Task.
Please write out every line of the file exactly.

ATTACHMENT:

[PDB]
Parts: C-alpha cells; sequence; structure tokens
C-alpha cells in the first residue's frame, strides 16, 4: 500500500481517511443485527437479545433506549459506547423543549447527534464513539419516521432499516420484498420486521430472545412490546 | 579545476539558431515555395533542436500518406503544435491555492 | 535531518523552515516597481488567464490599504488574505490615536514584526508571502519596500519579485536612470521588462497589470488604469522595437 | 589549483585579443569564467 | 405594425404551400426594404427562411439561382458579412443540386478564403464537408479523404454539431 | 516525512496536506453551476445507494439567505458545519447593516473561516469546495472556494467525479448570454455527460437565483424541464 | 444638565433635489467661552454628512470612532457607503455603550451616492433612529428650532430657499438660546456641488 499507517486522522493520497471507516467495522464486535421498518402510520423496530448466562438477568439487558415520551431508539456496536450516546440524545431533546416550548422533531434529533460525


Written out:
[PDB]
Parts: C-alpha cells; sequence; structure tokens
C-alpha cells in the first residue's frame, strides 16, 4: 500500500481517511443485527437479545433506549459506547423543549447527534464513539419516521432499516420484498420486521430472545412490546 | 579545476539558431515555395533542436500518406503544435491555492 | 535531518523552515516597481488567464490599504488574505490615536514584526508571502519596500519579485536612470521588462497589470488604469522595437 | 589549483585579443569564467 | 405594425404551400426594404427562411439561382458579412443540386478564403464537408479523404454539431 | 516525512496536506453551476445507494439567505458545519447593516473561516469546495472556494467525479448570454455527460437565483424541464 | 444638565433635489467661552454628512470612532457607503455603550451616492433612529428650532430657499438660546456641488 499507517486522522493520497471507516467495522464486535421498518402510520423496530448466562438477568439487558415520551431508539456496536450516546440524545431533546416550548422533531434529533460525